What visual artists do you introduce to students?

My teaching of visual arts previously focused on one artist such as Picasso, Monet, or Van Gogh. I realised that I was presenting a narrow view of  arts. So, instead I focused on four artists, with very different styles: Joan Mitchell, Katsushika Hokusai, Margaret Preston, and Claude Monet. 

This was highly successful, with students particularly enjoying producing abstract art.

Hook/Stimulus- What is art? 

Click here for more resources regarding art hooks/stimulus.

 

How art has changed…

  • How has art changed?
  • What do you notice about the different styles of art?

Pictures for art timeline

Students can work with a partner to order these pictures in the order they think the artworks were created. Students can then look at the artwork timelines websites and reflect/compare their predicted art timeline with the ones on the websites.

Art timeline

 

Joan Mitchell: Focus on the abstract expressionist style

About Joan Mitchell:

Videos introducing abstract art techniques:

Student Focus: As a class, we watched the above videos of artists painting in the abstract style. I gave students paint brushes, plastic knives, cotton balls and paper to use to spread paint- students could select the materials they used. The focus was on being expressive.

IMG_0189
student sample

Katsushika Hokusai: Focus on the style of Japanese art (pure, bright colour and images in their simplest form)

About Hokusai:

Student focus: creating a landscape in its simplest form, painting with ‘flat’ colour, only adding back or white to colours (not mixing colours).

IMG_0777.JPG
student sample

Margaret Preston: Focus on still life art, influenced by Chinese and Aboriginal art

About Margaret Preston:

Critical thinking opportunity: Did Margaret Preston understand the meaning of the Aboriginal images and symbols she was using? Was she respectful of Aboriginal art?

Student focus: Students had experience creating still life artwork, including drawing:

  • flowers: plastic flowers bought from a ‘cheap’ shop or real flowers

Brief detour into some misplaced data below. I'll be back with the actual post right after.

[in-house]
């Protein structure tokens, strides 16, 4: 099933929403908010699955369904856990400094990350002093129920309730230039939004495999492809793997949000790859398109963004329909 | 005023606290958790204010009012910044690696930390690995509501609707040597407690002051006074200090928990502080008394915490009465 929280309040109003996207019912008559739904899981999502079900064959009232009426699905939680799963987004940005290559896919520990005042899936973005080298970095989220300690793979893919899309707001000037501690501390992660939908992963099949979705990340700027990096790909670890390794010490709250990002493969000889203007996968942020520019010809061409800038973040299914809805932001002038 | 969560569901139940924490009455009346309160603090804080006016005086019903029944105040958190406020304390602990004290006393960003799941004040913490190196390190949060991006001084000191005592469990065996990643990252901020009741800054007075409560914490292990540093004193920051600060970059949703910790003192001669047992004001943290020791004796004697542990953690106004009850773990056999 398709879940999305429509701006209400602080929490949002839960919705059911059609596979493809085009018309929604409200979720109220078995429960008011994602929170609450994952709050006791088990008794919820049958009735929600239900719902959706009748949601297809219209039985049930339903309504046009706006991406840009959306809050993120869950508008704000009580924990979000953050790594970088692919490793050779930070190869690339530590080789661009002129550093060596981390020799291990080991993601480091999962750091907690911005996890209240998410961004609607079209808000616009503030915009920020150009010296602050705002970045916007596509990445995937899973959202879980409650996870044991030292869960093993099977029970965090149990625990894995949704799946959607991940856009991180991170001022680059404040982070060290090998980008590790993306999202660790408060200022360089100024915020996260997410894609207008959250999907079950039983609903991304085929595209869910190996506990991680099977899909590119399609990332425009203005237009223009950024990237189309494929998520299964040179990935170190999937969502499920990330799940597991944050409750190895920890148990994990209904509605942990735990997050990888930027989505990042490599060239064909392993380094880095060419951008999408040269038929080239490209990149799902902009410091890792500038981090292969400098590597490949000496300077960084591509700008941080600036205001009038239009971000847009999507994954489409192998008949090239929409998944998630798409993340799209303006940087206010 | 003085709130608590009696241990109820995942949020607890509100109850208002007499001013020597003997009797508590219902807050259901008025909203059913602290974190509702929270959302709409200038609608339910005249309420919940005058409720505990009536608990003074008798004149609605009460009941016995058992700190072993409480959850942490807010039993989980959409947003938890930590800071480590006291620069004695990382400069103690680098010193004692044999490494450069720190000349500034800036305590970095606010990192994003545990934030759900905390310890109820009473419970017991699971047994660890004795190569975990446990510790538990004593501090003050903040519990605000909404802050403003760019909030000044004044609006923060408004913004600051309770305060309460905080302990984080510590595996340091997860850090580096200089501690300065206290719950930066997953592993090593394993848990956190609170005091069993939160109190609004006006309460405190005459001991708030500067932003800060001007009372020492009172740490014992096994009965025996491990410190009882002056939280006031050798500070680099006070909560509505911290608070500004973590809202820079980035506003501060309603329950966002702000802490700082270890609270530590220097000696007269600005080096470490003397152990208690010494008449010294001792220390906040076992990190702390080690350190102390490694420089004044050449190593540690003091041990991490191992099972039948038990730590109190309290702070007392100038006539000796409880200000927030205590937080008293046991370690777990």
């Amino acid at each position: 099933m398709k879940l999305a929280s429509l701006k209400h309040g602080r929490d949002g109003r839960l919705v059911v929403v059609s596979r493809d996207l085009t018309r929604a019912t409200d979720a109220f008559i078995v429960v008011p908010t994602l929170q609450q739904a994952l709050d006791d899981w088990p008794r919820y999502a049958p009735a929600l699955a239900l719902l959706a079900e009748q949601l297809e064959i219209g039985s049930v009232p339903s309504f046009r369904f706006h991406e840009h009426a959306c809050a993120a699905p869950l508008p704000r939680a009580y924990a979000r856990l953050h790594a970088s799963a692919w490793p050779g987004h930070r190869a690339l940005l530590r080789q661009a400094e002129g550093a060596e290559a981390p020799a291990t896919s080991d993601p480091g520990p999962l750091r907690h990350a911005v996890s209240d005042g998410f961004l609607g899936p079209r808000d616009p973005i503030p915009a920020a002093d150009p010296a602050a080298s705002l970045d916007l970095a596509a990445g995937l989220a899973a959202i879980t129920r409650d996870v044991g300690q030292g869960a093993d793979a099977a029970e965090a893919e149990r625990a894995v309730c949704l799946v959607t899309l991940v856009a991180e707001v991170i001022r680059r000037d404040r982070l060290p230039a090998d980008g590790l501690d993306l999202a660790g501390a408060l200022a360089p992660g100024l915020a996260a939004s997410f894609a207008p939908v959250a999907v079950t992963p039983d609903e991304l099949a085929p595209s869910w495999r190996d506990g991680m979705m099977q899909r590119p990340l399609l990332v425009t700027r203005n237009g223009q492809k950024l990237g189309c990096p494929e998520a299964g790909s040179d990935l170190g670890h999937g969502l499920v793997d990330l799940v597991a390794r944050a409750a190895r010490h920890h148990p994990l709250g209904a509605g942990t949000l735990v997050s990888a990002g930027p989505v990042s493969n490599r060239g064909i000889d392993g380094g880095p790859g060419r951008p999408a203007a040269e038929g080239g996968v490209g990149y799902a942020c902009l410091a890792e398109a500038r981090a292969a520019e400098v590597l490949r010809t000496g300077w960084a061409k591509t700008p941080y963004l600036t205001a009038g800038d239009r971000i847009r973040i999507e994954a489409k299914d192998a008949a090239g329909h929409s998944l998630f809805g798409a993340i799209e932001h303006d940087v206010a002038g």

• bowls of fruit: each table group had a plastic bowl with three pieces of fruit
  • tea cup and saucer: ‘old fashioned’ looking tea cups bought from a second hand shop.

Extension: students could have experience creating still life artwork in a different style, eg. cubist

Student Focus: cubist, angular, non-realistic shapes of fruit. Option: students could use one continuous line, from one side of the page to the other to divide the composition into sections.

Monet: Impressionist brush stroke technique

About Monet:

Introducing impressionist techniques:

Student focus: As a class, students watched the videos introducing the impressionist technique. Students then created landscape paintings with a focus on using short brushstrokes, building up and mixing the colour on the page, not having ‘flat’ colour.

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student sample

 

Introducing Art Vocabulary 

Blog 2

Copy of art vocabulary with pictures

 

Introducing students to a range of art styles and techniques: 

Large-scale art installations

Yayoi Kusama https://www.tate.org.uk/kids/explore/who-is/who-yayoi-kusama

Chiharu Shiota http://www.chiharu-shiota.com/en/

Art & Technology 

https://www.andreaswannerstedt.se/about

Paris Digital Art Museum 

Sculpture 

Drawing cities from memory 

 

Click here for examples of Aboriginal and Torres Strait Islander art.

 

Click here for a range of artworks for students to respond to.

 

Other Resources:

Art Theory Test

How to look at art by the Art Gallery of South Australia

Why look at art?

https://www.khanacademy.org/humanities/art-history

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